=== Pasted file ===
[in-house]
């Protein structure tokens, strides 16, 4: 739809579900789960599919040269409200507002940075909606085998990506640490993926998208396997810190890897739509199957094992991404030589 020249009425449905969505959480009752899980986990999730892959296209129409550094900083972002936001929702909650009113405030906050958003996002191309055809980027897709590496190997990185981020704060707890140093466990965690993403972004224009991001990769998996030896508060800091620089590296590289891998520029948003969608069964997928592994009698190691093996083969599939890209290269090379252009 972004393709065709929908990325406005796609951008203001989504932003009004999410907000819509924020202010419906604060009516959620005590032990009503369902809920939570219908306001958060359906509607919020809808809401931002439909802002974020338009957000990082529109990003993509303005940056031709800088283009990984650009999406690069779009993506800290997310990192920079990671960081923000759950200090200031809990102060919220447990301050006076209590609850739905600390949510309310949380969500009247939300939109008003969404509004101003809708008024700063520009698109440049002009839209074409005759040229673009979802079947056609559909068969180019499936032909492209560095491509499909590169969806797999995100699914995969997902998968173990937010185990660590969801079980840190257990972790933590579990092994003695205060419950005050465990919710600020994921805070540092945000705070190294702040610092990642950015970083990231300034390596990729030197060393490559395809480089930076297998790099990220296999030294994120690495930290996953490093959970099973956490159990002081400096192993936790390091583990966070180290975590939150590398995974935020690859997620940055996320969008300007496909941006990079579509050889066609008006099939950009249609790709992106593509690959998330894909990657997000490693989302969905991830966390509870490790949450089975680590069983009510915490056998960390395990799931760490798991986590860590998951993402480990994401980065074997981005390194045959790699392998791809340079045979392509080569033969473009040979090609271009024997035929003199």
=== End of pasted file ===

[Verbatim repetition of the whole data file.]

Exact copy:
[in-house]
């Protein structure tokens, strides 16, 4: 739809579900789960599919040269409200507002940075909606085998990506640490993926998208396997810190890897739509199957094992991404030589 020249009425449905969505959480009752899980986990999730892959296209129409550094900083972002936001929702909650009113405030906050958003996002191309055809980027897709590496190997990185981020704060707890140093466990965690993403972004224009991001990769998996030896508060800091620089590296590289891998520029948003969608069964997928592994009698190691093996083969599939890209290269090379252009 972004393709065709929908990325406005796609951008203001989504932003009004999410907000819509924020202010419906604060009516959620005590032990009503369902809920939570219908306001958060359906509607919020809808809401931002439909802002974020338009957000990082529109990003993509303005940056031709800088283009990984650009999406690069779009993506800290997310990192920079990671960081923000759950200090200031809990102060919220447990301050006076209590609850739905600390949510309310949380969500009247939300939109008003969404509004101003809708008024700063520009698109440049002009839209074409005759040229673009979802079947056609559909068969180019499936032909492209560095491509499909590169969806797999995100699914995969997902998968173990937010185990660590969801079980840190257990972790933590579990092994003695205060419950005050465990919710600020994921805070540092945000705070190294702040610092990642950015970083990231300034390596990729030197060393490559395809480089930076297998790099990220296999030294994120690495930290996953490093959970099973956490159990002081400096192993936790390091583990966070180290975590939150590398995974935020690859997620940055996320969008300007496909941006990079579509050889066609008006099939950009249609790709992106593509690959998330894909990657997000490693989302969905991830966390509870490790949450089975680590069983009510915490056998960390395990799931760490798991986590860590998951993402480990994401980065074997981005390194045959790699392998791809340079045979392509080569033969473009040979090609271009024997035929003199």